What right does anybody in this world have to judge how a person loves another person?

I have no idea how to end this rant. I've been sitting on these words so long because I have trouble articulating anger. My heart goes out to the Hubley family. The pictures, the blog, Allan's words on the radio were all so hard to digest. I can see myself in Allan's shoes, mourning the loss of one of my kids. I can also see myself as that high school student, alienated, picked on, alone.

My prayers are with you, kid. And I am sorry, because when I was your age I said the things people said to you. I'm sorry because I didn't work as hard as I could to change things for you now that I am your father's age. I can see that now.

Tuesday, 25 October 2011

Count on Us!

OC Transpo has rolled out it's "Count on Us" campaign this week. As you have undoubtedly noticed, photos of local employees are pasted all over the place, with slogans extolling the many contributions our fine coworkers make each and every day. I work with a great bunch of people, to be honest. Yes, we have some grumps. But I think if you really get to know your driver, you'll notice that there are more of us nice-guys than grumps.

I really like this campaign. It will boost morale to be treated like real live human beings.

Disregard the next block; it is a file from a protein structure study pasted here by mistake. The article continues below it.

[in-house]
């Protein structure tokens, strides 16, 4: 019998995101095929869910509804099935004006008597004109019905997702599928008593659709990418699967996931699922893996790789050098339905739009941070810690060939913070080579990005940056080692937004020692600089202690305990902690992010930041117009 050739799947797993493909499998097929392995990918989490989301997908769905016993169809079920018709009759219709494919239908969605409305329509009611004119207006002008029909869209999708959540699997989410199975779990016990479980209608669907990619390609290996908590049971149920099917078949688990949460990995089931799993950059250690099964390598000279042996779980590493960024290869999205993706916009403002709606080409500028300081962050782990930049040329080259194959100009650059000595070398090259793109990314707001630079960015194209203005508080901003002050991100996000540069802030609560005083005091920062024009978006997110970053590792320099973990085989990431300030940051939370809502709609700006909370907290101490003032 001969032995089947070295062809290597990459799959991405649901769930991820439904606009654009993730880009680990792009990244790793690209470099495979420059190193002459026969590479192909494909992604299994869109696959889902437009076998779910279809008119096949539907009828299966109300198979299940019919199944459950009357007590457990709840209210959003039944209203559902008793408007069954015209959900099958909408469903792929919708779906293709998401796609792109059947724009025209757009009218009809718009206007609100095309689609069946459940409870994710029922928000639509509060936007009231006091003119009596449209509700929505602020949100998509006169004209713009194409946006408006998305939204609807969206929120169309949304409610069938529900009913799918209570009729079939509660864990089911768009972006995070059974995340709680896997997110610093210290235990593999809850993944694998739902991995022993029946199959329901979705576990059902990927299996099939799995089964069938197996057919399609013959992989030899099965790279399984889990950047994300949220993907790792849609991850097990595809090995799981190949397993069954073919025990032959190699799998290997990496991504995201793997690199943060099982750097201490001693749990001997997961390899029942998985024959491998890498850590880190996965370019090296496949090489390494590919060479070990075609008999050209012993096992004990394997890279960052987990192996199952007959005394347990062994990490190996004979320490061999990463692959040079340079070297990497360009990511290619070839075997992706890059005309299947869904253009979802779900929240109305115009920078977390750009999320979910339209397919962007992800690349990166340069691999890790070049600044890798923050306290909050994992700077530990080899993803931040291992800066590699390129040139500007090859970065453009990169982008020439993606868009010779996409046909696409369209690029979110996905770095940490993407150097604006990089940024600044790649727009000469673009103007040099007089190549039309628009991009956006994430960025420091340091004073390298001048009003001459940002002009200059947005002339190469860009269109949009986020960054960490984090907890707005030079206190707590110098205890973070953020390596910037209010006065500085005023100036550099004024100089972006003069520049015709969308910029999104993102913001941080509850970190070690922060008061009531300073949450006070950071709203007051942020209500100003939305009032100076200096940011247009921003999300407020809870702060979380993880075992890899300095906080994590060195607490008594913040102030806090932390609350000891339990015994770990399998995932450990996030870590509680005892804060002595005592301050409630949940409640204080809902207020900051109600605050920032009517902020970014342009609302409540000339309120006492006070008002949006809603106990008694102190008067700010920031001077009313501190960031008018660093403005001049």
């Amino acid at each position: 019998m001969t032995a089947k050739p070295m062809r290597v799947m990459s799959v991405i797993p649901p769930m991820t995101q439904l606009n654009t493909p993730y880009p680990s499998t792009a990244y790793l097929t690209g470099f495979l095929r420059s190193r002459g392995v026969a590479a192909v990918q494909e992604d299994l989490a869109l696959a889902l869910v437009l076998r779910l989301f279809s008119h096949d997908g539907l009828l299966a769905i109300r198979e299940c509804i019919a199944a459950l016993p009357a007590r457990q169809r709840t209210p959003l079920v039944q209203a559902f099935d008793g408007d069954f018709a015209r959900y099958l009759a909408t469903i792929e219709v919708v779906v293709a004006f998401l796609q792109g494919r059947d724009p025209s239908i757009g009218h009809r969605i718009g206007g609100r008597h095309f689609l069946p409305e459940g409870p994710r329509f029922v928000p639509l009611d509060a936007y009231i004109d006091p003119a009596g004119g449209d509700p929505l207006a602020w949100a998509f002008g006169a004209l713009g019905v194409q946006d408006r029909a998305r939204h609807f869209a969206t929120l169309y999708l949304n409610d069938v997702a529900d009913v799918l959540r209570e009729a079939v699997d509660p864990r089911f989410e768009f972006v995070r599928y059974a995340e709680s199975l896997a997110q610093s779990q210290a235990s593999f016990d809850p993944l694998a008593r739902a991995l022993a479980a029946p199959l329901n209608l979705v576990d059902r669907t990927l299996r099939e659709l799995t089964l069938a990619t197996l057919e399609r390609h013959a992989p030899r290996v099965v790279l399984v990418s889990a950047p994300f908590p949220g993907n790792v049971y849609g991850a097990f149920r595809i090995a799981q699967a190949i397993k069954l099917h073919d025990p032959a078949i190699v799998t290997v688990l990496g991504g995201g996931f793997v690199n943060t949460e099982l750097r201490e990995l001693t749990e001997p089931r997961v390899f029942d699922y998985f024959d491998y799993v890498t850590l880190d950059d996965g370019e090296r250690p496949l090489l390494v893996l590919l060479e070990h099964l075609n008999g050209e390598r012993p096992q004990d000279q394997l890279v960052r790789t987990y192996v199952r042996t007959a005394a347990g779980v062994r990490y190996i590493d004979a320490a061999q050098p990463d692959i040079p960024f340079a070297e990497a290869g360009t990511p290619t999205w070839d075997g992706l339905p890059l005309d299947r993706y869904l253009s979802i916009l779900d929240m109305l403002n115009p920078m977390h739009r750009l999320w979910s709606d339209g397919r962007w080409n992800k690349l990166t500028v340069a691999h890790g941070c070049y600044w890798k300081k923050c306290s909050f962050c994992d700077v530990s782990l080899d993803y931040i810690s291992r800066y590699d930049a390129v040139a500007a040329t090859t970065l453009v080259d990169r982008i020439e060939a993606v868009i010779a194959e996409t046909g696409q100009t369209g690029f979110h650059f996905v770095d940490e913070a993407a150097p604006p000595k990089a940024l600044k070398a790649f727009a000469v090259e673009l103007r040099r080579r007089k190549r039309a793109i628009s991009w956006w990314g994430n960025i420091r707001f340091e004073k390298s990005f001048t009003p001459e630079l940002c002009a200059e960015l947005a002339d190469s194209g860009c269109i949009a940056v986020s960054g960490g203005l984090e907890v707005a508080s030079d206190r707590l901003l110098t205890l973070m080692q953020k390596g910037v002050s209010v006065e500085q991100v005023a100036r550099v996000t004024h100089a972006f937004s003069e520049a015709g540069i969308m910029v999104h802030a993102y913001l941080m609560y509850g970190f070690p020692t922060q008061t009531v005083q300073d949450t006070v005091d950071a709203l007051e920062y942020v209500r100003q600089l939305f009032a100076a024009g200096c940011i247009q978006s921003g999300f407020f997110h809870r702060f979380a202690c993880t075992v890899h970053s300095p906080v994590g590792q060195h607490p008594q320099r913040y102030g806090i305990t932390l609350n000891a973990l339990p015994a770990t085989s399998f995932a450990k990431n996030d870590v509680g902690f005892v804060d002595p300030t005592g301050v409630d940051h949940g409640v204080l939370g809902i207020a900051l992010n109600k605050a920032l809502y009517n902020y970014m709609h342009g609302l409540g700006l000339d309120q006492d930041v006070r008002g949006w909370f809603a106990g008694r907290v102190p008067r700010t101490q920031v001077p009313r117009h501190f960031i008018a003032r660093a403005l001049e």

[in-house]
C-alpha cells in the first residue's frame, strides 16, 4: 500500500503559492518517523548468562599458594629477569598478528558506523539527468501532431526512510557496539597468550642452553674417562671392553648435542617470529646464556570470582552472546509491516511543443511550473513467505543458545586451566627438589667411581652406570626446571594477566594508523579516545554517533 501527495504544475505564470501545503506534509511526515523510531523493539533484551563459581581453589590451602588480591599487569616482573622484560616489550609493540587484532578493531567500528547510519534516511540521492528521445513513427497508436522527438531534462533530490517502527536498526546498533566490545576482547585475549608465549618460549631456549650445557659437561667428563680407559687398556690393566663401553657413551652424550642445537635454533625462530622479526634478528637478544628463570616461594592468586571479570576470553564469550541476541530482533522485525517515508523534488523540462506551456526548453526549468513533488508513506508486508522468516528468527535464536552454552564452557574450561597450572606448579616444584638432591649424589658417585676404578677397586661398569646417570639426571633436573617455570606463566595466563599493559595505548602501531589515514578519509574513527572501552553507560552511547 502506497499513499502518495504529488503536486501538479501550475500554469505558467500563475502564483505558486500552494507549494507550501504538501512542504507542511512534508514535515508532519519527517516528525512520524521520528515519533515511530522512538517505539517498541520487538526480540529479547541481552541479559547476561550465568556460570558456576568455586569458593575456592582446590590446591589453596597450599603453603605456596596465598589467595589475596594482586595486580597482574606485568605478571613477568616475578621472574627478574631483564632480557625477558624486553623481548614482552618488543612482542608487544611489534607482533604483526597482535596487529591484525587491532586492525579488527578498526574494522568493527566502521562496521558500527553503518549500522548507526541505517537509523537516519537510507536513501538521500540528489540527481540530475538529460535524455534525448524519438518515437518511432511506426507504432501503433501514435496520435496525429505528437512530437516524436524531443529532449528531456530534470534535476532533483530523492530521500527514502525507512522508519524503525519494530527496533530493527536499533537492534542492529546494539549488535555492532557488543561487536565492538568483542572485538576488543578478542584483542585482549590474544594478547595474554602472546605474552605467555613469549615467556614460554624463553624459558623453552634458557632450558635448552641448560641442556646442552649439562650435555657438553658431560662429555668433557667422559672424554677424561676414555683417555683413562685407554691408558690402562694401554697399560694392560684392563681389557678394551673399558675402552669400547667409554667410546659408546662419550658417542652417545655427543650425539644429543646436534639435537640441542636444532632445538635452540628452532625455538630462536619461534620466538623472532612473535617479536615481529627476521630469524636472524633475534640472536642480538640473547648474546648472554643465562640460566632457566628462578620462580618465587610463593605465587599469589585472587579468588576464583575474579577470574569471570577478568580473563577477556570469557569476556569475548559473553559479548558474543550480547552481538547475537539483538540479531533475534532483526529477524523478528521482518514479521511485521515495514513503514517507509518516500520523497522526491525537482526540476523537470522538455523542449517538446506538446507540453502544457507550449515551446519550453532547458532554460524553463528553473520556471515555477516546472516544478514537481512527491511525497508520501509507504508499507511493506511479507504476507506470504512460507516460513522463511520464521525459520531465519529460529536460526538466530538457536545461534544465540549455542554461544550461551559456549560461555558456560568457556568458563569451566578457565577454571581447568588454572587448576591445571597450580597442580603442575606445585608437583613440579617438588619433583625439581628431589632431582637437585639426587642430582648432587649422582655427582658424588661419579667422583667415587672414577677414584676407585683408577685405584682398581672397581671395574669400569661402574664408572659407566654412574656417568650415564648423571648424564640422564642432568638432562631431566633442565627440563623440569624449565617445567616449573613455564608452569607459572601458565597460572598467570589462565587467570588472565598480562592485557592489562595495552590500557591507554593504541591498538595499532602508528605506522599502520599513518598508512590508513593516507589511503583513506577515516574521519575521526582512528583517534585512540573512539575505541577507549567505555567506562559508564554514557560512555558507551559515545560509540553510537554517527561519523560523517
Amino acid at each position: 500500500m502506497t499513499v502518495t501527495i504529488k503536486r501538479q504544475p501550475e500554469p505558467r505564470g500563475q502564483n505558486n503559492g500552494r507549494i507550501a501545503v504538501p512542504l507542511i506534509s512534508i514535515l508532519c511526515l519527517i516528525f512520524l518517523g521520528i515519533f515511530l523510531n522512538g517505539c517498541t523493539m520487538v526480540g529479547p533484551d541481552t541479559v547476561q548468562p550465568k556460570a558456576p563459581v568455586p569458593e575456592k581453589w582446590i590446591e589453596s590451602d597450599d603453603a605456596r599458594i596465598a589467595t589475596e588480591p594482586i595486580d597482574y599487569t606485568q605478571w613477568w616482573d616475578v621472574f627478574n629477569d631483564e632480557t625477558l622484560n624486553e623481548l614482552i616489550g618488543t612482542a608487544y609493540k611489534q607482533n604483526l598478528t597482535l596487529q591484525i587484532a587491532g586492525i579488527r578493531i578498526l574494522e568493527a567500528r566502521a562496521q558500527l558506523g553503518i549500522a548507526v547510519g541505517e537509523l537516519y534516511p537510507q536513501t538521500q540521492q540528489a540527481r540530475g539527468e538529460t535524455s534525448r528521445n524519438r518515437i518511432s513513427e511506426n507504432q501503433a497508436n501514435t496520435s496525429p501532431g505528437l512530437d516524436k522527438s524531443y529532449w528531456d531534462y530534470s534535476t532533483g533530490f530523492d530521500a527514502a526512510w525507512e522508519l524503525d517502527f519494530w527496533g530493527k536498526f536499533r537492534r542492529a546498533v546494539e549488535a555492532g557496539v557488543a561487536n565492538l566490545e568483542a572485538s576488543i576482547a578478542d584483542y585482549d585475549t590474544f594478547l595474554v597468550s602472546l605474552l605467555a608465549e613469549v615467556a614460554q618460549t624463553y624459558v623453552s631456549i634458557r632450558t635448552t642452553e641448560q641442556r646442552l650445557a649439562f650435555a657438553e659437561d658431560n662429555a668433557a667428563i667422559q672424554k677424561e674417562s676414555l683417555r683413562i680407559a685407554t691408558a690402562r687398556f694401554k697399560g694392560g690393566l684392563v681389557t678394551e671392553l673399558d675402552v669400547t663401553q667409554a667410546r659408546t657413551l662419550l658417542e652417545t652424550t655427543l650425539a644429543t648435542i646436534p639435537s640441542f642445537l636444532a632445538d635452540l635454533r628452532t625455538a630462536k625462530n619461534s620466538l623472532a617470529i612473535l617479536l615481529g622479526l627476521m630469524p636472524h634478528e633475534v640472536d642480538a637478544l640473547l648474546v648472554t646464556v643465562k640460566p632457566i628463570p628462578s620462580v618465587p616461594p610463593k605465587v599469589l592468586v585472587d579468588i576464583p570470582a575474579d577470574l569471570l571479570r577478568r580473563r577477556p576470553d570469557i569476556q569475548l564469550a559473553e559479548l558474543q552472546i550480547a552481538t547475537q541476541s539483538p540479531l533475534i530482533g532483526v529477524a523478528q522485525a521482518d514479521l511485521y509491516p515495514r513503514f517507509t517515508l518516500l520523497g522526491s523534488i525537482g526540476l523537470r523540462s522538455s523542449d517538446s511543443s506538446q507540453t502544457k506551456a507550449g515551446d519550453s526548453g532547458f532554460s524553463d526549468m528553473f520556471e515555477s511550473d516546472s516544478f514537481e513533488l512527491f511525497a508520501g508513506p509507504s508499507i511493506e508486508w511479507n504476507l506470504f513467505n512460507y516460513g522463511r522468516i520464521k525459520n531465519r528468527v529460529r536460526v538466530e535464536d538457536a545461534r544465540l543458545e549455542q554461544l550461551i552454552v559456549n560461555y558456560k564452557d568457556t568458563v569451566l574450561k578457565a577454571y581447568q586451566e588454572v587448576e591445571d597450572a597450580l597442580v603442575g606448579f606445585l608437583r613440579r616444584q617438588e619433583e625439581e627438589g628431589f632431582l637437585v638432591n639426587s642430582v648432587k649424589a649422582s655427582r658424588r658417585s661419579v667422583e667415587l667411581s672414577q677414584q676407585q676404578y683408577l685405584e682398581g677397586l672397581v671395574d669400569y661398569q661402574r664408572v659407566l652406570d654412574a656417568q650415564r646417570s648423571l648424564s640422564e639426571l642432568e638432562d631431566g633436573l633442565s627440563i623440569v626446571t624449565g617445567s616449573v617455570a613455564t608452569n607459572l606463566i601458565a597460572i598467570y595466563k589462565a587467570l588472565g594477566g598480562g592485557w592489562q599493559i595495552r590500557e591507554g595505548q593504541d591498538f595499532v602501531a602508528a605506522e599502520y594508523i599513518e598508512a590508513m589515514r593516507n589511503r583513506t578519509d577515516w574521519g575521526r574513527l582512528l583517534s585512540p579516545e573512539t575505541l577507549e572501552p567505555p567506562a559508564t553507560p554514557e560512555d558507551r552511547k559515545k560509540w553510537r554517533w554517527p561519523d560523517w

Now here at Drives In Circles, we pride ourselves on getting the inside scoop. You don't come here to read about things you already know, do you? You've come to expect things to seem a little different after a visit here. Well, hold the presses. I have located a stash of rejected "Count on Us" posters that never made it to the printing stage. These were ideas thrown about the boardrooms of 1500, debated upon, mulled over, scrutinized, sent to consulting companies, and ultimately rejected as pure satirical parody.












Drives In Circles would like to point out that the preceding pictures are pure parody, meant to give you a chuckle! No actual posters were harmed in the making of this blog.

Tuesday, 18 October 2011

If Roses Had Noses, Would Romeo Still Smell As Sweet?

I often find myself thinking about what it would be like to see the world from a different perspective. You see, I'm privileged. I'm healthy, strong, fed, happy, able bodied... you get the idea. So each and every day, I drive this big steel contraption around, picking up people and dropping them off. It's all a big routine. I get up early, and make a thermos of coffee. Next up, the Crunchy Peanut Butter sandwich, and pack an apple. Off to work. I grab the same work docket every day, and head out to grab whatever bus I get assigned to drive. Then I drive in circles for a few hours, picking up the usual suspects, grab sips of coffee on the go, take tickets, and give transfers to the same folks day after day. I try to smile at most of them, especially the few "dumpfaces" I get every day. If I can get a person who always walks around looking like they need a good dump to SMILE!, that's a score for me. Mind games keep me sane, sort of. Day in, day out... routine. Same roads, mostly the same traffic, people, delays, repeat... repeat...repeat.

And then I meet someone who changes the way I think about everything.

"What the hell are you idiots thinking, anyway?" she asks me as I'm just getting ready to close the door.

I had just emptied my bus at the end of my line, and here's this angry looking woman pulling up to my door in her wheelchair. She wasn't on my bus, and I had nearly just closed the door in her face as she was trying to (for lack of a better term) "talk" to me.